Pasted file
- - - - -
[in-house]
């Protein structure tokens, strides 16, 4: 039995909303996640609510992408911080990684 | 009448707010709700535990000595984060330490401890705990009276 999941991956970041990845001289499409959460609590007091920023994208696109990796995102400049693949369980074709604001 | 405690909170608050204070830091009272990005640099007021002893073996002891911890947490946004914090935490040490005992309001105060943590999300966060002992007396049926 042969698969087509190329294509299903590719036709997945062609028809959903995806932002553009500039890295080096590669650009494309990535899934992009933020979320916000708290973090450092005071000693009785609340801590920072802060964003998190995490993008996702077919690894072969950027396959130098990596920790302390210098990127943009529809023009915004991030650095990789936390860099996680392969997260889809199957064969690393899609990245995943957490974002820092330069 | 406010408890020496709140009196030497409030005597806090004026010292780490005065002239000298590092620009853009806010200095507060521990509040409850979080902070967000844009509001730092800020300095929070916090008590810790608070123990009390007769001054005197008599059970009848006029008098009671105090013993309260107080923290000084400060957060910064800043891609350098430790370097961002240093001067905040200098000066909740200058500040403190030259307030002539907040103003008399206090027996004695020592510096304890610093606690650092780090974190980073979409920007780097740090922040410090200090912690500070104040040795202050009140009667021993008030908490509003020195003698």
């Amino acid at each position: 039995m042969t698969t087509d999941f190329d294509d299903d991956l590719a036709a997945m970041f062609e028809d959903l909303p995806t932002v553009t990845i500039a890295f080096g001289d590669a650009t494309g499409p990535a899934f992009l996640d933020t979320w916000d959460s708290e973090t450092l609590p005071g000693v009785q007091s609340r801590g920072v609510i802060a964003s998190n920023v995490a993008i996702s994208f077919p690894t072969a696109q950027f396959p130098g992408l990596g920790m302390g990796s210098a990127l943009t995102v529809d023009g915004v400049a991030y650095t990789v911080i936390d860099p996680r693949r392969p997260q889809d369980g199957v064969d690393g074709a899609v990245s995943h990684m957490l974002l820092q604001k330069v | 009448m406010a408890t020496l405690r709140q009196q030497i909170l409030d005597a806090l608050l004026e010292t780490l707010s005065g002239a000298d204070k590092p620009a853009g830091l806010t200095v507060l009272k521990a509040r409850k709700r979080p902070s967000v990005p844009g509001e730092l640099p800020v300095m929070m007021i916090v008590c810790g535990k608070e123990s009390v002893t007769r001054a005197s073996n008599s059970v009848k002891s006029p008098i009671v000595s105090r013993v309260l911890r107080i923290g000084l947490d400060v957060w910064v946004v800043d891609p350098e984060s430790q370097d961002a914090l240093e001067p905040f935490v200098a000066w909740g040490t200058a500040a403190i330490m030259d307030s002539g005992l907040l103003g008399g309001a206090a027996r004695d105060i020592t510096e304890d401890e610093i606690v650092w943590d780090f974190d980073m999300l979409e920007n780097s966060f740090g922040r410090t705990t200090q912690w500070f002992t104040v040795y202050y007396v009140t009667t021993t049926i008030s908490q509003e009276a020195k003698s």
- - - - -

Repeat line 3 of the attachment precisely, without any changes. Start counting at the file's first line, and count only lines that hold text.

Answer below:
């Amino acid at each position: 039995m042969t698969t087509d999941f190329d294509d299903d991956l590719a036709a997945m970041f062609e028809d959903l909303p995806t932002v553009t990845i500039a890295f080096g001289d590669a650009t494309g499409p990535a899934f992009l996640d933020t979320w916000d959460s708290e973090t450092l609590p005071g000693v009785q007091s609340r801590g920072v609510i802060a964003s998190n920023v995490a993008i996702s994208f077919p690894t072969a696109q950027f396959p130098g992408l990596g920790m302390g990796s210098a990127l943009t995102v529809d023009g915004v400049a991030y650095t990789v911080i936390d860099p996680r693949r392969p997260q889809d369980g199957v064969d690393g074709a899609v990245s995943h990684m957490l974002l820092q604001k330069v | 009448m406010a408890t020496l405690r709140q009196q030497i909170l409030d005597a806090l608050l004026e010292t780490l707010s005065g002239a000298d204070k590092p620009a853009g830091l806010t200095v507060l009272k521990a509040r409850k709700r979080p902070s967000v990005p844009g509001e730092l640099p800020v300095m929070m007021i916090v008590c810790g535990k608070e123990s009390v002893t007769r001054a005197s073996n008599s059970v009848k002891s006029p008098i009671v000595s105090r013993v309260l911890r107080i923290g000084l947490d400060v957060w910064v946004v800043d891609p350098e984060s430790q370097d961002a914090l240093e001067p905040f935490v200098a000066w909740g040490t200058a500040a403190i330490m030259d307030s002539g005992l907040l103003g008399g309001a206090a027996r004695d105060i020592t510096e304890d401890e610093i606690v650092w943590d780090f974190d980073m999300l979409e920007n780097s966060f740090g922040r410090t705990t200090q912690w500070f002992t104040v040795y202050y007396v009140t009667t021993t049926i008030s908490q509003e009276a020195k003698s």